Ultrasound in Obstetrics and Gynecology 03/2012; 39(3):364-5. · 3.01 Impact Factor
Ultrasound in Obstetrics and Gynecology 03/2012; 39(3):362. · 3.01 Impact Factor
ABSTRACT: There is significant variation in cut-off values for mean gestational sac diameter (MSD) and embryo crown-rump length (CRL) used to define miscarriage, values suggested in the literature ranging from 13 to 25 mm for MSD and from 3 to 8 mm for CRL. We aimed to define the false-positive rate (FPR) for the diagnosis of miscarriage associated with different CRL and MSD measurements with or without a yolk sac in a large study population of patients attending early pregnancy clinics. We also aimed to define cut-off values for CRL and MSD that, on the basis of a single measurement, can definitively diagnose a miscarriage and so exclude possible inadvertent termination of pregnancy.
This was an observational cross-sectional study. Data were collected prospectively according to a predefined protocol. Intrauterine pregnancy of uncertain viability (IPUV) was defined as an empty gestational sac or sac with a yolk sac but no embryo seen with MSD < 20 or < 30 mm or an embryo with an absent heartbeat and CRL < 6 mm or < 8 mm. We recruited to the study 1060 consecutive women with IPUV. The endpoint was presence or absence of a viable pregnancy at the time of first-trimester screening ultrasonography between 11 and 14 weeks. The sensitivity, specificity, positive and negative predictive values were calculated for potential cut-off values to define miscarriage from MSD 8 to 30 mm with or without a yolk sac and from CRL 3 to 8 mm.
Of the 1060 women with a diagnosis of IPUV, 473 remained viable and 587 were non-viable by the time of the 11-14-week scan. In the absence of both embryo and yolk sac, the FPR for miscarriage was 4.4% when an MSD cut-off of 16 mm was used and 0.5% for a cut-off of 20 mm. There were no false-positive test results for miscarriage when a cut-off of MSD ≥ 21 mm was used. If a yolk sac was present but an embryo was not, the FPR for miscarriage was 2.6% for an MSD cut-off of 16 mm and 0.4% for a cut-off of 20 mm, with no false-positive results when a cut-off of MSD ≥ 21 mm was used. When an embryo was visible with an absent heartbeat, using a CRL cut-off of 4 mm the FPR for miscarriage was 8.3%, and for a CRL cut-off of 5 mm it was also 8.3%. There were no false-positive results using a CRL cut-off of ≥ 5.3 mm.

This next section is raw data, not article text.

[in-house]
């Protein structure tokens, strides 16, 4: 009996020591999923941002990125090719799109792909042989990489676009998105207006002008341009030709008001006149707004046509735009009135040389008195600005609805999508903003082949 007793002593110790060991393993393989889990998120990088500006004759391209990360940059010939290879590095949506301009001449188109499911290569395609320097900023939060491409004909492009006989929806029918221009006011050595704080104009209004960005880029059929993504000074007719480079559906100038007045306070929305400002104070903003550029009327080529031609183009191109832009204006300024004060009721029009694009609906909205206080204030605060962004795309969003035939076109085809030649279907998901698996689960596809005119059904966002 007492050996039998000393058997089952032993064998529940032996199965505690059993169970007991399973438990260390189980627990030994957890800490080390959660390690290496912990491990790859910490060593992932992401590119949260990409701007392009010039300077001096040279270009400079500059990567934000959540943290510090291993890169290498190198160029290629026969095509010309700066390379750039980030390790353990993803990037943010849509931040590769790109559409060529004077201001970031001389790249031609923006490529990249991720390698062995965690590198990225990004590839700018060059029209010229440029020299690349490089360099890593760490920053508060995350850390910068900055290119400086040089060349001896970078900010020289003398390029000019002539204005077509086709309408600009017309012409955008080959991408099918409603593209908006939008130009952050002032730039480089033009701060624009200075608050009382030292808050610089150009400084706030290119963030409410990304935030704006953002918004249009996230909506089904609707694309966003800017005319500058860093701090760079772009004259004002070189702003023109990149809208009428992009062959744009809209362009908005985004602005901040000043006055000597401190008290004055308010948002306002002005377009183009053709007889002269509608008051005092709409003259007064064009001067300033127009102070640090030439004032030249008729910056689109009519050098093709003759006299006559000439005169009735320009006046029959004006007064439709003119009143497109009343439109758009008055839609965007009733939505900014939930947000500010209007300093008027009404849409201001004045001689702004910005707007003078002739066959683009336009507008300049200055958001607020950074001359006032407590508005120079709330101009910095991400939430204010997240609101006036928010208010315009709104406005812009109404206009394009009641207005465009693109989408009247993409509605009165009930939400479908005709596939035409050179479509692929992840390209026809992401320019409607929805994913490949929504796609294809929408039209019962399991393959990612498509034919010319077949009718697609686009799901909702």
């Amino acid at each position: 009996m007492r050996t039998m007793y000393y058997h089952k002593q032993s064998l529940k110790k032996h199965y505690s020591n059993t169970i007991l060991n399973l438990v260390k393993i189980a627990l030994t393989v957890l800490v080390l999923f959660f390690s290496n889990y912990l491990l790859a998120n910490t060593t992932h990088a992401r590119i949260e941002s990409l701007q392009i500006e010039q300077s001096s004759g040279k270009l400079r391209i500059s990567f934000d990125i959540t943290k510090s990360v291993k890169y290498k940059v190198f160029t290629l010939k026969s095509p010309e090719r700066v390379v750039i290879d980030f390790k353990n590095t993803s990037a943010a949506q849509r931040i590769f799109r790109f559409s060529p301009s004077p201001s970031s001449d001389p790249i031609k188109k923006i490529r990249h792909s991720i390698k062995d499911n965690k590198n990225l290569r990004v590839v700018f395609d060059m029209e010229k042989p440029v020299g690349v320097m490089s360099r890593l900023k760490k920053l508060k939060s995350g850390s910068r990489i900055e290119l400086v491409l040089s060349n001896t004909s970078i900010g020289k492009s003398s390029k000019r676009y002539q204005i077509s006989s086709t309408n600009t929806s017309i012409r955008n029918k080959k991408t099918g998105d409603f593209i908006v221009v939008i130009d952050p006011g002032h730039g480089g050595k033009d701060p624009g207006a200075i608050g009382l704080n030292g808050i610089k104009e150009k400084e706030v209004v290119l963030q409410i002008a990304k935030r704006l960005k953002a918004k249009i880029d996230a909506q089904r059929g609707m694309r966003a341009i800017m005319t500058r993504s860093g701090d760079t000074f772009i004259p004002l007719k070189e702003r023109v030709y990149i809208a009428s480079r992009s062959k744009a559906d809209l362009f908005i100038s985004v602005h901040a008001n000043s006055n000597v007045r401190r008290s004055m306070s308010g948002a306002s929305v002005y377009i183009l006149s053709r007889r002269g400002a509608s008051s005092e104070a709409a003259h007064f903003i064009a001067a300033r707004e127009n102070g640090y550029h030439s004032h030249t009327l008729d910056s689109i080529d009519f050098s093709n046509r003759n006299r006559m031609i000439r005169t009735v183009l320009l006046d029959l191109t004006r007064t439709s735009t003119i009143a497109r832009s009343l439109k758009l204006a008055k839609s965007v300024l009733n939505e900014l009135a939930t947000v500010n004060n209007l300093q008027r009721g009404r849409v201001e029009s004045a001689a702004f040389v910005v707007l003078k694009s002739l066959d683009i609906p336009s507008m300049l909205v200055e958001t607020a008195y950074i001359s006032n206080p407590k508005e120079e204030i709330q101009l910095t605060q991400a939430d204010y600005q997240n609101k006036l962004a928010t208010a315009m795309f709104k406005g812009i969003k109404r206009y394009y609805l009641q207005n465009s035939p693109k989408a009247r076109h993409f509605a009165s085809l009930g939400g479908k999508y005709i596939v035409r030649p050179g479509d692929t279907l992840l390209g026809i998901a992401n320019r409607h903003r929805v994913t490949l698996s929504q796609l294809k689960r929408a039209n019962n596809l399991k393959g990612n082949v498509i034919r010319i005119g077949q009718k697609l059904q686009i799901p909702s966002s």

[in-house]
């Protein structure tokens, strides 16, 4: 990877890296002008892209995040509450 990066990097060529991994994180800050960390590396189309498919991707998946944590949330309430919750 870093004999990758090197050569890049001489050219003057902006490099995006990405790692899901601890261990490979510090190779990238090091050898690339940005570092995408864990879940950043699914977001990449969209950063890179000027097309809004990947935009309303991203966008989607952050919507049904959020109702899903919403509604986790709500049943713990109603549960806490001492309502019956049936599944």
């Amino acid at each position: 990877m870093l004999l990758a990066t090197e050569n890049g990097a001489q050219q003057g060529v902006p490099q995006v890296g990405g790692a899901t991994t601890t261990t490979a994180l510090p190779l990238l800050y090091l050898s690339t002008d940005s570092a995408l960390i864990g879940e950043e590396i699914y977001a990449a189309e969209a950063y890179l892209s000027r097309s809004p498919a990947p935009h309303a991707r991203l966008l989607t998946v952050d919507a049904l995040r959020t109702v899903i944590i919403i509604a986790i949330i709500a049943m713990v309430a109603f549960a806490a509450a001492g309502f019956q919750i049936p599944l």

These data show that some current definitions used to diagnose miscarriage are potentially unsafe. Current national guidelines should be reviewed to avoid inadvertent termination of wanted pregnancies. An MSD cut-off of > 25 mm and a CRL cut-off of > 7 mm could be introduced to minimize the risk of a false-positive diagnosis of miscarriage.
Ultrasound in Obstetrics and Gynecology 11/2011; 38(5):497-502. · 3.01 Impact Factor
ABSTRACT: We studied changes in mean gestational sac diameter (MSD) and embryonic crown-rump length (CRL) in intrauterine pregnancies of uncertain viability (IPUVs). We aimed to establish cut-off values for MSD and CRL growth that could be definitively associated with either viability or miscarriage, and to establish the relationship between growth in MSD and appearance of embryonic structures in the gestational sac.
One thousand and sixty consecutive IPUVs were recruited prospectively from four London University hospitals: 462 with no yolk sac or embryo, 419 with a yolk sac but no embryo, and 179 with an embryo but no heartbeat visible. IPUV was defined as an empty gestational sac with or without a yolk sac but no embryo seen with MSD < 20 or < 30 mm (depending on center) or an embryo with no heartbeat and CRL < 6 mm or < 8 mm (depending on center). Scans were repeated 7-14 days later. The endpoint was viability at first-trimester screening ultrasonography between 11 and 14 weeks. Change in MSD and CRL between the first and second scans of each pregnancy was compared with respect to viability and appearance of embryonic structures using the two-sample t-test.
The study included 359 pregnancies in which a gestational sac with or without embryo was identified at the follow-up scan 7-14 days later. Of these, 192 were viable and 167 non-viable at the 11-14-week scan. MSD growth was significantly higher in viable than non-viable pregnancies (mean 1.003 vs. 0.503 mm/day; P < 0.001, 95% CI of difference 0.403-0.596). A difference in CRL growth was found between the two groups (mean 0.673 vs. 0.148 mm/day; P < 0.001, 95% CI of difference 0.345-0.703). MSD growth of 0.6 mm/day was associated with a specificity for diagnosing miscarriage of 90.1%, a sensitivity of 61.7% and 19 false-positive test results. A cut-off of CRL growth rate of 0.2 mm/day gave a sensitivity of 76.3% and there were no false-positive test results for miscarriage. On repeat scan the failure of either a yolk sac or embryo to be visualized was always associated with miscarriage.
There is an overlap in MSD growth rates between viable and non-viable IPUV. No cut-off exists for MSD growth below which a viable pregnancy could be safely excluded. A cut-off value for CRL growth of 0.2 mm/day was always associated with miscarriage. These data suggest that criteria to diagnose miscarriage based on growth in MSD and CRL are potentially unsafe. However, finding an empty gestational sac on two scans more than 7 days apart is highly likely to indicate miscarriage, irrespective of growth.
Ultrasound in Obstetrics and Gynecology 08/2011; 38(5):503-9. · 3.01 Impact Factor